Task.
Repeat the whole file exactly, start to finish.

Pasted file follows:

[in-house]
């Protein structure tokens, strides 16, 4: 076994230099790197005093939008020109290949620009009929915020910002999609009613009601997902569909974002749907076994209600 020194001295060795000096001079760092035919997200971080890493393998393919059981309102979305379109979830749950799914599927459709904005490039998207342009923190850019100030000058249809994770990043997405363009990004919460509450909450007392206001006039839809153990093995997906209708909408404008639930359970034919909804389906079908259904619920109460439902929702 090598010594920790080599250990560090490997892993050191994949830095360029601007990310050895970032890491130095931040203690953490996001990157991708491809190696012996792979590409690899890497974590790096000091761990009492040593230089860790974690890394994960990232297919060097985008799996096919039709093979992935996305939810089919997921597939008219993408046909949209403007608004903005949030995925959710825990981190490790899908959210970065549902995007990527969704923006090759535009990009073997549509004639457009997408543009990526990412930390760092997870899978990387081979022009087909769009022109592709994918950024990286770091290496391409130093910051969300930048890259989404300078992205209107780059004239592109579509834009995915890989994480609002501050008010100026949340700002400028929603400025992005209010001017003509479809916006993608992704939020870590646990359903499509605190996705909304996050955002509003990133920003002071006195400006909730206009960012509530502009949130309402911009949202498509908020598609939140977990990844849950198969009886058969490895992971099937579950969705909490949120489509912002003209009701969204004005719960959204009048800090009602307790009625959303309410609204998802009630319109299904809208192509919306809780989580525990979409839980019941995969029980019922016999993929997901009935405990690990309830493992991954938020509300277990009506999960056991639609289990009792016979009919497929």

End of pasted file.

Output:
[in-house]
């Protein structure tokens, strides 16, 4: 076994230099790197005093939008020109290949620009009929915020910002999609009613009601997902569909974002749907076994209600 020194001295060795000096001079760092035919997200971080890493393998393919059981309102979305379109979830749950799914599927459709904005490039998207342009923190850019100030000058249809994770990043997405363009990004919460509450909450007392206001006039839809153990093995997906209708909408404008639930359970034919909804389906079908259904619920109460439902929702 090598010594920790080599250990560090490997892993050191994949830095360029601007990310050895970032890491130095931040203690953490996001990157991708491809190696012996792979590409690899890497974590790096000091761990009492040593230089860790974690890394994960990232297919060097985008799996096919039709093979992935996305939810089919997921597939008219993408046909949209403007608004903005949030995925959710825990981190490790899908959210970065549902995007990527969704923006090759535009990009073997549509004639457009997408543009990526990412930390760092997870899978990387081979022009087909769009022109592709994918950024990286770091290496391409130093910051969300930048890259989404300078992205209107780059004239592109579509834009995915890989994480609002501050008010100026949340700002400028929603400025992005209010001017003509479809916006993608992704939020870590646990359903499509605190996705909304996050955002509003990133920003002071006195400006909730206009960012509530502009949130309402911009949202498509908020598609939140977990990844849950198969009886058969490895992971099937579950969705909490949120489509912002003209009701969204004005719960959204009048800090009602307790009625959303309410609204998802009630319109299904809208192509919306809780989580525990979409839980019941995969029980019922016999993929997901009935405990690990309830493992991954938020509300277990009506999960056991639609289990009792016979009919497929």